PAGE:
Your hair is starting to look a bit dull, and if you colored it, that’s starting to fade too! You could try to see if your favorite stylist can squeeze you in for a wash and deep condition or color touch-up. But depending on your schedule (and theirs), there’s a good chance that you might have to wait at least a week or more before you can get an appointment.
While you could just make do with hair that’s seen better days, there is another solution — at-home hair gloss. Hair gloss treatments are fairly goof-proof solutions that can breathe fresh life into fading color as well as simply provide much-needed shine to make limp, dull hair look better. If you’ve never heard of hair glossing, then consider this a crash course with everything you need to know so that you can achieve salon-quality hair from the comfort of your home.
In this article:
- What Is Hair Gloss?
- Hair Gloss vs. Hair Glaze
- Hair Gloss Treatment Benefits
- How to Use Hair Gloss Treatment at Home
- How Often Should You Gloss Hair?
- Are There Any Cons to Hair Gloss Treatment?
What Is Hair Gloss?
Hair gloss treatment is a semi-permanent chemical treatment that adds shine and deep luster to hair, restores hair color, helps tone, and keeps frizz at bay.
Hair gloss treatments were once only available in salons but are now also great at-home treatment options. It’s often categorized as a semi-permanent hair color treatment that helps to refresh dyed hair colors. An added benefit is that it can infuse shine into your hair, making it look healthier. But it can also be applied as a clear solution that simply adds shine.
Glosses that add color can work to correct fading, as well as tones that have shifted slightly. For example, they can remove brassiness from dyed blonde hair that’s begun to fade. And in some cases, they can also work to soften your hair by smoothing the cuticle or adding volume to limp, thin strands.
Hair Gloss vs. Hair Glaze
While often used interchangeably, hair gloss and hair glaze are not the same. Of the two, glosses last longer. This is because hair glosses contain pigments (for color glosses) or molecules that can penetrate the hair’s cuticle. This means you’ll get results that can last around a month.
Glazes don’t penetrate the shaft but instead sit on top of it. So, even though you might still get a boost of color or shine, the results won’t last as long. Typically, hair glazes are designed to last between one to two weeks. However, if you’re more concerned about the risk of hair damage than longevity, a glaze is the best route for you to choose.
Hair Gloss Treatment Benefits
There are several benefits to at-home hair gloss treatments. The first is that you’ll get a boost in color or added shine, which can make your locks look healthier. Additionally, depending on the gloss you select, you can also find options that provide hydration support, thanks to deep conditioning treatments or frizz prevention.
The Convenience & Budget Factors
But there are also the cost and convenience benefits to doing a gloss treatment at home as opposed to in a salon. Even if you prefer going to the salon for some much-needed “me time,” those visits can add up, as a salon gloss treatment can be significantly more expensive than even some of the priciest at-home alternatives. Especially if you’re trying to stretch more time between color appointments, an at-home hair gloss can help you reach those goals.
Likewise, scheduling time to go to a salon — and putting the rest of your life on hold during that time block — can be inconvenient. This is especially true if your stylist is someone who’s in demand and is booked out weeks in advance.
How to Use Hair Gloss Treatment at Home?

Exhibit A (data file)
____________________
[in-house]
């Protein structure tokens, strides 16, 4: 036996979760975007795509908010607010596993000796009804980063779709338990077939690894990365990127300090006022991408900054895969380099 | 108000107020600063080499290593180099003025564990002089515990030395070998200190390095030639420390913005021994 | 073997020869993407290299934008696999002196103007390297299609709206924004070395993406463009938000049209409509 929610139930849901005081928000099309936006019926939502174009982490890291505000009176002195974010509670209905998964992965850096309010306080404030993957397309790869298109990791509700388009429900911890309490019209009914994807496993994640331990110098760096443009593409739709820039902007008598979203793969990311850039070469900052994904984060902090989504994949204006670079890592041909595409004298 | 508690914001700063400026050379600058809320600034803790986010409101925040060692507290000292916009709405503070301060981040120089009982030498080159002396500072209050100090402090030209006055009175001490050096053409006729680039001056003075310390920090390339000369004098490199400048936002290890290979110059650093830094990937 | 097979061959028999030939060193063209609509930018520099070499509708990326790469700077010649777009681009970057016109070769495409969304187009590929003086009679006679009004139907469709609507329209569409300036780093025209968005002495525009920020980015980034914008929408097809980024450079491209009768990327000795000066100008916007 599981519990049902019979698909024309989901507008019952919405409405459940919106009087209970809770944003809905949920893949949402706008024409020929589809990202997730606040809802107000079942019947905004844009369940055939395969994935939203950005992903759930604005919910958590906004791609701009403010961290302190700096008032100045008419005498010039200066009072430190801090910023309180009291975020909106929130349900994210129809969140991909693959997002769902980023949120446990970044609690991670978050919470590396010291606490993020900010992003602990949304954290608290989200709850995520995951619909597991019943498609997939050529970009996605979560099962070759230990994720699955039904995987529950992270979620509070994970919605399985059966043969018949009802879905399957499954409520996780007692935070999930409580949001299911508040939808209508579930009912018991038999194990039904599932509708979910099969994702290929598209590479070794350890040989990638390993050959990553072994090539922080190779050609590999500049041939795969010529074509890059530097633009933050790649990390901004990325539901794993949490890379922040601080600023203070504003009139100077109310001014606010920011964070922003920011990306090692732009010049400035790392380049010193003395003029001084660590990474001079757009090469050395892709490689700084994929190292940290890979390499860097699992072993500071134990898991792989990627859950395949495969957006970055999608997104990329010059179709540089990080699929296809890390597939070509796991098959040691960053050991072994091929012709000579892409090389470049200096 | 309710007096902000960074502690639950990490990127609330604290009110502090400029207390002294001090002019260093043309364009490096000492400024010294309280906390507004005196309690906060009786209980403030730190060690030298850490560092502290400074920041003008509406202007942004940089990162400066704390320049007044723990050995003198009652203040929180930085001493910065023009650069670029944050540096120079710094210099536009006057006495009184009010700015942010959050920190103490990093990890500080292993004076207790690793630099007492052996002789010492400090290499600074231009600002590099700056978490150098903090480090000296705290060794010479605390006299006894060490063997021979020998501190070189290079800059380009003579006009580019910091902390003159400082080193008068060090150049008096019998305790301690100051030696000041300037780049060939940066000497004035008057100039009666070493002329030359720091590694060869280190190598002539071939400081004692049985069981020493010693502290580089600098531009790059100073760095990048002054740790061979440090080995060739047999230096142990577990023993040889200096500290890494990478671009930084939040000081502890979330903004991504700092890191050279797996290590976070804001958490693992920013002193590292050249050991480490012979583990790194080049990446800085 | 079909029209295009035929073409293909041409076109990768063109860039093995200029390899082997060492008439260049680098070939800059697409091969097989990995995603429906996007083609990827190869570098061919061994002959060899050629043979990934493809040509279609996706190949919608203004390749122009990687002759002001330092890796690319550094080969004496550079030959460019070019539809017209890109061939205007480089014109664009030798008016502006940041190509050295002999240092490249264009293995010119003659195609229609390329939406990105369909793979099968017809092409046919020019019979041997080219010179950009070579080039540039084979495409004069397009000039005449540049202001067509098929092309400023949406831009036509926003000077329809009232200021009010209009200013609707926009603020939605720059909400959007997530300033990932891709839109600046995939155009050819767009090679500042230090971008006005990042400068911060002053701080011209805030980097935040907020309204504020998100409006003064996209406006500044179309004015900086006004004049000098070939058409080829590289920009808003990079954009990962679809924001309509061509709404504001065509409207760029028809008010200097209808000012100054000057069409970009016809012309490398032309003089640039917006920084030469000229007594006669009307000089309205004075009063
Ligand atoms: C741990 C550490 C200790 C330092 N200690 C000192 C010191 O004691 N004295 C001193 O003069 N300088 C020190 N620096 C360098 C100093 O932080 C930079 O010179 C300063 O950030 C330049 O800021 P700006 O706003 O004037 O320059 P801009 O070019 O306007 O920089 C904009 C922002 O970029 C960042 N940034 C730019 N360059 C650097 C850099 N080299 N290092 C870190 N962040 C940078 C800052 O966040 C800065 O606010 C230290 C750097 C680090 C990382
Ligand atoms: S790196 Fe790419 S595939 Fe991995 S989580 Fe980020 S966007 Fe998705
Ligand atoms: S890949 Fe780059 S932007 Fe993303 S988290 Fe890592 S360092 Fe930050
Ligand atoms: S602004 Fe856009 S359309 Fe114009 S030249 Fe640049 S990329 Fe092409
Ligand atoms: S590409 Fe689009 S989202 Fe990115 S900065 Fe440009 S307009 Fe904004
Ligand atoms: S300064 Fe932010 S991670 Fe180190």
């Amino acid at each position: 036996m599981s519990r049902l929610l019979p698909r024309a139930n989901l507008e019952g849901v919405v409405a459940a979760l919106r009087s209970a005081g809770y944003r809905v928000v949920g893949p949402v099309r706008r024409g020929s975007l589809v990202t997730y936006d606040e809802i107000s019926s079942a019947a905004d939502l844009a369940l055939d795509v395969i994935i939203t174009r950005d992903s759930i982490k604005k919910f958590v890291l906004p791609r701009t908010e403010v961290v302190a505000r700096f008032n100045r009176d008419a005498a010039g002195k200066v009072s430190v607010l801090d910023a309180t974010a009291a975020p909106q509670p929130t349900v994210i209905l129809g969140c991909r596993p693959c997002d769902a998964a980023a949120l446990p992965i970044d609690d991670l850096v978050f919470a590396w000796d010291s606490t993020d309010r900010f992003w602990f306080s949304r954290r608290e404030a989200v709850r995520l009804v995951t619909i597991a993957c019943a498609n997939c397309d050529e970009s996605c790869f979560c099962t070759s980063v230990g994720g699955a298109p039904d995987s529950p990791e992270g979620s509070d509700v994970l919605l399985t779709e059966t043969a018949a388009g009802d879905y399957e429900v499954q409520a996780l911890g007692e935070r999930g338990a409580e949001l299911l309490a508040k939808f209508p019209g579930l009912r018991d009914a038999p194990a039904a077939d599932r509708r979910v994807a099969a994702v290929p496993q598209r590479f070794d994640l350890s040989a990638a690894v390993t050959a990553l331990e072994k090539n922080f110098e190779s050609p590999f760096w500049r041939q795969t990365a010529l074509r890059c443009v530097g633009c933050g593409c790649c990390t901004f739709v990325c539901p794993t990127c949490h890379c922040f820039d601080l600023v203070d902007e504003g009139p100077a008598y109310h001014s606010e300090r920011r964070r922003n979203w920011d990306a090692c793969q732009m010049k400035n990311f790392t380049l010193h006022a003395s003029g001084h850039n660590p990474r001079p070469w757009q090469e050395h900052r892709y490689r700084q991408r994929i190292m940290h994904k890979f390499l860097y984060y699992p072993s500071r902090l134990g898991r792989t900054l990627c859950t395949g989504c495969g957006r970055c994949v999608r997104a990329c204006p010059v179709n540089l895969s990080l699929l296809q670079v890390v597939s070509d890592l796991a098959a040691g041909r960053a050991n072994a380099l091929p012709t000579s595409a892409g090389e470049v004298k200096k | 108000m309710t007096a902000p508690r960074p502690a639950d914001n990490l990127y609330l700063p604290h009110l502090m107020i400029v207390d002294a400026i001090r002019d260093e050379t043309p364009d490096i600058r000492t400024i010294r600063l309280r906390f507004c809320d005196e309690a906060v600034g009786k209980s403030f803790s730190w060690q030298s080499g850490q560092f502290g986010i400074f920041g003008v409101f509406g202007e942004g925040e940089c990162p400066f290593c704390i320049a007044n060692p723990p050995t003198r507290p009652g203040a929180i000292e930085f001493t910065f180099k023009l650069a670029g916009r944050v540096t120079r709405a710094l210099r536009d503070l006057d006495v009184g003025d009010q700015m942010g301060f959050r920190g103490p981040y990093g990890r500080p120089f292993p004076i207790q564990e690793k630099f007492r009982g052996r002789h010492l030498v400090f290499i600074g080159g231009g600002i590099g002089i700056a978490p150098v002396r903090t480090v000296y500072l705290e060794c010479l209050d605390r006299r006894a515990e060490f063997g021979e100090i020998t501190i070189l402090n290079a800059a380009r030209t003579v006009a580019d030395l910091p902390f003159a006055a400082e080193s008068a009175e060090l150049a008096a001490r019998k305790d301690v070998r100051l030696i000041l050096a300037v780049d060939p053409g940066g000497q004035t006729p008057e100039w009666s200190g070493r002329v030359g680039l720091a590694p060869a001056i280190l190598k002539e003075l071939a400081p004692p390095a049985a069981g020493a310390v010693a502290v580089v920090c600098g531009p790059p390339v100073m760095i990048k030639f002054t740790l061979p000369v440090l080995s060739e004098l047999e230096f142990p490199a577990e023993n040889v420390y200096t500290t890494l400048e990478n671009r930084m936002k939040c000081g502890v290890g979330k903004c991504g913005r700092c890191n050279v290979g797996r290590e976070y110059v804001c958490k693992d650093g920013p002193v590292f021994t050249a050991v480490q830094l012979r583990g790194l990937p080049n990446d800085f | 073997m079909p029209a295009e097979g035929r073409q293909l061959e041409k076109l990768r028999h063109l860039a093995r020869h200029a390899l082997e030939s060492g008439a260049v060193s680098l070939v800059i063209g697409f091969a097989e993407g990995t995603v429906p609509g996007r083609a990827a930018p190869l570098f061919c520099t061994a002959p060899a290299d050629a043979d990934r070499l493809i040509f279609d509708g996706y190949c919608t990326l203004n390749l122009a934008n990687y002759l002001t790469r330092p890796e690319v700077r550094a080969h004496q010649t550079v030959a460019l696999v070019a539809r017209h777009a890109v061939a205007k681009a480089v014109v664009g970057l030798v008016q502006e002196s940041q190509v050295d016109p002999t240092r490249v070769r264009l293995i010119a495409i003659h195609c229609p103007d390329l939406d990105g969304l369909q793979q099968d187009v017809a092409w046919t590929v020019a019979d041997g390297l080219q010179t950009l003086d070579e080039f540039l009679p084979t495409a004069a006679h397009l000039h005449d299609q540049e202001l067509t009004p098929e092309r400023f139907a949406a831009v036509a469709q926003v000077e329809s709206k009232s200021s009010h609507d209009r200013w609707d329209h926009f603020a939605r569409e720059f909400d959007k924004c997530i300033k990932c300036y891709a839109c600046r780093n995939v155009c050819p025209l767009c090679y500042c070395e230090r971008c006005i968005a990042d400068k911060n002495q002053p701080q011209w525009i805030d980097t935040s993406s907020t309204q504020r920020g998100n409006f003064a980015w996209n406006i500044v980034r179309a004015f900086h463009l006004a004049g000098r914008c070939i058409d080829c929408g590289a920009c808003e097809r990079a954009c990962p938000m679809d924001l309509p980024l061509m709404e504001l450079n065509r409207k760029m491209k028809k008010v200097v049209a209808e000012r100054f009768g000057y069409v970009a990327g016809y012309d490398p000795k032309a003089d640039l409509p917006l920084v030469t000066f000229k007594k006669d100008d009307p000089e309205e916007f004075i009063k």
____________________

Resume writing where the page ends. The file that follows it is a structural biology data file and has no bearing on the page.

Hair gloss comes in a variety of formulations, so your best bet is to always follow the directions on the product packaging. That being said, you’ll usually find a few common methods outlined in the instructions.
Things to Consider When Shopping for At-Home Hair Gloss
Not all hair glosses are made the same. Here are a few things to keep in mind when looking for the best hair gloss for you.
Typically, your application method for an at-home gloss treatment is going to start by determining the formula. Most hair glosses tend to be liquid with a slightly runny texture, but you can also find foams, serums, and even gel textures. In most cases, foams and liquid glosses are designed for applications that mimic applying a box dye. Meanwhile, serums and gels are usually meant to be used on dry hair.
Color vs. Clear
Your next step is going to be deciding whether you want to boost your current salon color so that you can go longer between appointments or if you simply want a clear gloss that provides shine without changing your hair’s color. Either option is fine. Just remember that a clear gloss can’t correct a color that’s faded.
If you have color-treated hair, choosing an at-home gloss means you have to find the right shade to properly match your hair. A common complaint you’ll find with customer reviews from at-home color hair glosses is that unless you pick a perfect match (especially if you pick a gloss from a brand different than the one used for your initial color), you could end up with hair that’s the wrong tone.
Dry Hair Applications
Dry hair applications can vary slightly depending on the product. It’s possible to find liquid and foam hair glosses that are intended to be used on dry hair before washing them out. For these formulas, you’ll begin by fully saturating your strands, waiting the recommended time, and then thoroughly rinsing the product out of your hair. Depending on the product, you might be instructed to then follow with a shampoo and conditioning step as if you were normally washing your hair.
However, there are some glosses that are very temporary and are meant to only last for a few washes or be a quick fix for dry or frizzy hair. These are usually your serums, sprays, and gels. In most cases, you’ll still want to apply it to clean, dry hair. But, you may find that to activate the product, you need to then apply heat (usually either via blow-drying or with a flat iron) to create shinier-looking hair.